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End-of-life care pathways and nursing: a literature review

Authors


Tessa Watts
Department of Nursing
College of Human and Health Sciences
Swansea University
Swansea SA2 8PP
UK
E-mail: t.watts@swansea.ac.uk

Abstract

Aim  To identify and discuss the current state of knowledge about end-of-life care (EOLC) pathways in relation to nursing.

Background  Enhancing EOLC has become a central concern in governments’ health policies worldwide. End-of-life care pathways have been championed as complex interventions to enhance the quality of end-of-life care. However, concerns have been expressed regarding their purpose, initiation and use.

Evaluation  A range of published literature was used to examine EOLC pathways in relation to nursing.

Key issues  Three main themes emerged: nursing’s contribution to the evolution of EOLC pathways, implementing EOLC pathways and the influence of EOLC pathways on nursing practice.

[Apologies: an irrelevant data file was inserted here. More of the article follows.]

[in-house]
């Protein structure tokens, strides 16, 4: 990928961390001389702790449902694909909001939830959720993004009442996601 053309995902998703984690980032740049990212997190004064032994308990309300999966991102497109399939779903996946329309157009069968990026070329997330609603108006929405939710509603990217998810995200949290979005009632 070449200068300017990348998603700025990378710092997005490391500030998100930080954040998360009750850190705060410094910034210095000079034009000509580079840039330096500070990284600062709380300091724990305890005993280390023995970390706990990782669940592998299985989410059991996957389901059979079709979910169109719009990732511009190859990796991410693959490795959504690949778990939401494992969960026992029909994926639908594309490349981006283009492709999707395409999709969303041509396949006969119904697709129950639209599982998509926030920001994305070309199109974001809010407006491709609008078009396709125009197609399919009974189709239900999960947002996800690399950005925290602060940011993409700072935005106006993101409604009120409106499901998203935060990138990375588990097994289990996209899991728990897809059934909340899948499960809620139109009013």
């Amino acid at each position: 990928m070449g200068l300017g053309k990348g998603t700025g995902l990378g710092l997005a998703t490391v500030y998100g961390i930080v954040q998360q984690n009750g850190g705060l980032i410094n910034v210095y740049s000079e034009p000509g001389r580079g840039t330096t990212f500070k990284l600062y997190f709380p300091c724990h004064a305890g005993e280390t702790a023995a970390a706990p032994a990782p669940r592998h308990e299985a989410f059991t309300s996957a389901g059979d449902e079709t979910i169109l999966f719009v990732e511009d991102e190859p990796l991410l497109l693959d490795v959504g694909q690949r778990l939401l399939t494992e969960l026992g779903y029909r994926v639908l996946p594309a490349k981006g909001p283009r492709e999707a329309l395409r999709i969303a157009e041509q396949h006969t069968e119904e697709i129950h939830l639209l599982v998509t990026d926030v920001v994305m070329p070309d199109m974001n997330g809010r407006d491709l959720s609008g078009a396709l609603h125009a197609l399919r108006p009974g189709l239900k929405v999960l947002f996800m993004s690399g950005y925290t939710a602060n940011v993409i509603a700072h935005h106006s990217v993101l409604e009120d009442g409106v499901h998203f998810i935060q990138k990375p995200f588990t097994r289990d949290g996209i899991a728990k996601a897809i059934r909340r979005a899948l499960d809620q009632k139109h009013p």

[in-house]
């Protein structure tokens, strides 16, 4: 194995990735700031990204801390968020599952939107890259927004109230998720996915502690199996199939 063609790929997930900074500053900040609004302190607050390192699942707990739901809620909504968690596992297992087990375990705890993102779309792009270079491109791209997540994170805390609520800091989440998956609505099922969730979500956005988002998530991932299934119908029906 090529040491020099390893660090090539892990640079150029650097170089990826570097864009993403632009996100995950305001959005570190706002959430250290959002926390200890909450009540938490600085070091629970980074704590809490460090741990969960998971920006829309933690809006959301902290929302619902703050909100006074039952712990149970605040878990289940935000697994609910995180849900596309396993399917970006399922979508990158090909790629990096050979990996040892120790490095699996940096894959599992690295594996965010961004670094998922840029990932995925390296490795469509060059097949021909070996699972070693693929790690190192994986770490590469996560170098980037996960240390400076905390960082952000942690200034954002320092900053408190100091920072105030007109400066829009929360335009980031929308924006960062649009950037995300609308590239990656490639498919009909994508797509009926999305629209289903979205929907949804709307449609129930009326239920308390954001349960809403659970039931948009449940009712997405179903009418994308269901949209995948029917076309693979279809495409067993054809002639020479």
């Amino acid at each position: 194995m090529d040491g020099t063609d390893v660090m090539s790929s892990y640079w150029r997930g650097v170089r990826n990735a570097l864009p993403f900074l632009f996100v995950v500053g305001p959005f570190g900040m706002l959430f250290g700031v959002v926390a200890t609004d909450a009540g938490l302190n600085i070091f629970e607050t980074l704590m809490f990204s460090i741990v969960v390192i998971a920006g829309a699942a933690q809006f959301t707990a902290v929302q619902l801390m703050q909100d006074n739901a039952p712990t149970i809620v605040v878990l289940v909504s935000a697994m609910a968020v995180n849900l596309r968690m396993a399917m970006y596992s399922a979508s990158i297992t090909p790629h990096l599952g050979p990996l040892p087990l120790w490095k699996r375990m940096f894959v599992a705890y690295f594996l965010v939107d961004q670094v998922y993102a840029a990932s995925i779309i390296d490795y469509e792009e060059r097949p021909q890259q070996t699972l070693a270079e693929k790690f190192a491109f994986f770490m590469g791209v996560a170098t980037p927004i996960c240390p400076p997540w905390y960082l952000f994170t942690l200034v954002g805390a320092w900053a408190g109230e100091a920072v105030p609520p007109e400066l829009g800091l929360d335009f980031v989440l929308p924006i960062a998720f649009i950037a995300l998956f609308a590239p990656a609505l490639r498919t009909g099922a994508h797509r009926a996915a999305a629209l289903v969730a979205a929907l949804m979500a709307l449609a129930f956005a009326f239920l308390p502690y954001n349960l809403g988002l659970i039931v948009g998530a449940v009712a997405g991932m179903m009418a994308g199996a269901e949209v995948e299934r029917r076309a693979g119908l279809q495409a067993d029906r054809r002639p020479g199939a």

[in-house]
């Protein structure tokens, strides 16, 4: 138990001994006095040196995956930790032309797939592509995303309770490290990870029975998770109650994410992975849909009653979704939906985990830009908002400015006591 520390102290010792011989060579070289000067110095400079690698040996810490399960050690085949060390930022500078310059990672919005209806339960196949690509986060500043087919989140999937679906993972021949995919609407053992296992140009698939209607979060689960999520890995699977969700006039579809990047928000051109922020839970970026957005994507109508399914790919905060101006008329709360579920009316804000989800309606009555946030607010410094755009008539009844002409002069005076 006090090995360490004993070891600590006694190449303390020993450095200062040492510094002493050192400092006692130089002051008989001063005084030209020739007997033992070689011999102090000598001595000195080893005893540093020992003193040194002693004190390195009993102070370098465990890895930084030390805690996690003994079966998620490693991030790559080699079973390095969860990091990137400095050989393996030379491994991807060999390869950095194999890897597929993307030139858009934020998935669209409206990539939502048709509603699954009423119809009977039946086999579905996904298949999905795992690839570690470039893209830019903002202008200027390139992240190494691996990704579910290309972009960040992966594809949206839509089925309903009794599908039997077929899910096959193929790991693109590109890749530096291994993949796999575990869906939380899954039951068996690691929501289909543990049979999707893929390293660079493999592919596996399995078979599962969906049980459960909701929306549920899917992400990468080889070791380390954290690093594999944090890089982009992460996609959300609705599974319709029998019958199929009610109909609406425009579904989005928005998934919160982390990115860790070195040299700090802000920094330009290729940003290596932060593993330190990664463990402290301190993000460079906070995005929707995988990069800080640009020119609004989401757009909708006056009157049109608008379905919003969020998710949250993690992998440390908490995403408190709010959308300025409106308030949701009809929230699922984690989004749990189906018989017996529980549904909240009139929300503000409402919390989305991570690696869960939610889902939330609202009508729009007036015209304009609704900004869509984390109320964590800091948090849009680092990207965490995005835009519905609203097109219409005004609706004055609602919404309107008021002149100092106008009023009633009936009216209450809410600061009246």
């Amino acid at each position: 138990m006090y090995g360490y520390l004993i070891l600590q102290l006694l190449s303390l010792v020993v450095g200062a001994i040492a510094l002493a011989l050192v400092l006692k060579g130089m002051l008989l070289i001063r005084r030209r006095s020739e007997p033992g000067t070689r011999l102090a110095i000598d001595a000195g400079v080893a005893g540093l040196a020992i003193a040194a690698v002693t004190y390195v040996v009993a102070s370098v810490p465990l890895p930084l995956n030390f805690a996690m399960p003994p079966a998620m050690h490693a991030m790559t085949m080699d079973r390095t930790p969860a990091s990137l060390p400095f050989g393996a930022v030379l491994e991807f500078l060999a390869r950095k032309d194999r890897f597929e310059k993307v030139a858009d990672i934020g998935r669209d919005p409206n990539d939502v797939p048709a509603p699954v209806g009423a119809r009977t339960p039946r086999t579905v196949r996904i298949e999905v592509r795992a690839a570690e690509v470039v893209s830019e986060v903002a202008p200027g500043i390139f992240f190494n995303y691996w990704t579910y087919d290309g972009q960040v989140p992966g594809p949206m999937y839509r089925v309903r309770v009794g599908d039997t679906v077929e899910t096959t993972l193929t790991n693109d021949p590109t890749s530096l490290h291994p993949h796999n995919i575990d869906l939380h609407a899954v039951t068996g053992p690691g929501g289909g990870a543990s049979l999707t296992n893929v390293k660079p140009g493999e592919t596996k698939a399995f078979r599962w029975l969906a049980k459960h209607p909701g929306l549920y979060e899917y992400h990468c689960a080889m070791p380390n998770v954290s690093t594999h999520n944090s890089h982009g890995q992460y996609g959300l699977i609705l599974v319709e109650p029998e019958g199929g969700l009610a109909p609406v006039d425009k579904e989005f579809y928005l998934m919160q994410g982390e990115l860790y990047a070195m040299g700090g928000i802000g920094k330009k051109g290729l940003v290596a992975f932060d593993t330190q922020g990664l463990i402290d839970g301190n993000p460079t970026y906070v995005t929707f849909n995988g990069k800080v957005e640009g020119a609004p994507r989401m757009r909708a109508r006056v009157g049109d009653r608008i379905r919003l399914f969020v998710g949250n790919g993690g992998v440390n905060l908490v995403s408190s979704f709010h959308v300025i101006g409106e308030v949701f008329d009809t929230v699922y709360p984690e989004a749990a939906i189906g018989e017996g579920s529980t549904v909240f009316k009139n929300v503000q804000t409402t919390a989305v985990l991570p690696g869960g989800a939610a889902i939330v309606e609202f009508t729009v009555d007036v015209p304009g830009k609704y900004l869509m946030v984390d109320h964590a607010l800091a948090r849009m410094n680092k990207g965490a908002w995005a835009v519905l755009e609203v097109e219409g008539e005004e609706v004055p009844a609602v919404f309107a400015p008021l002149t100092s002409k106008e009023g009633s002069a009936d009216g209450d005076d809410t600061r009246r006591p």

Conclusions  End-of-life care pathways are to be welcomed as a means by which the quality of EOLC might be enhanced. However, the state of knowledge about EOLC pathways, their development, implementation and influence on families and professional practice is in its infancy.

Implications for nursing management  End-of-life care pathways are championed as a means by which the quality of EOLC, for dying people and their families might be enhanced. However, as concerns regarding the quality of EOLC persist, nursing management has a crucial role in driving forward and supporting EOLC pathway development, implementation and evaluation.

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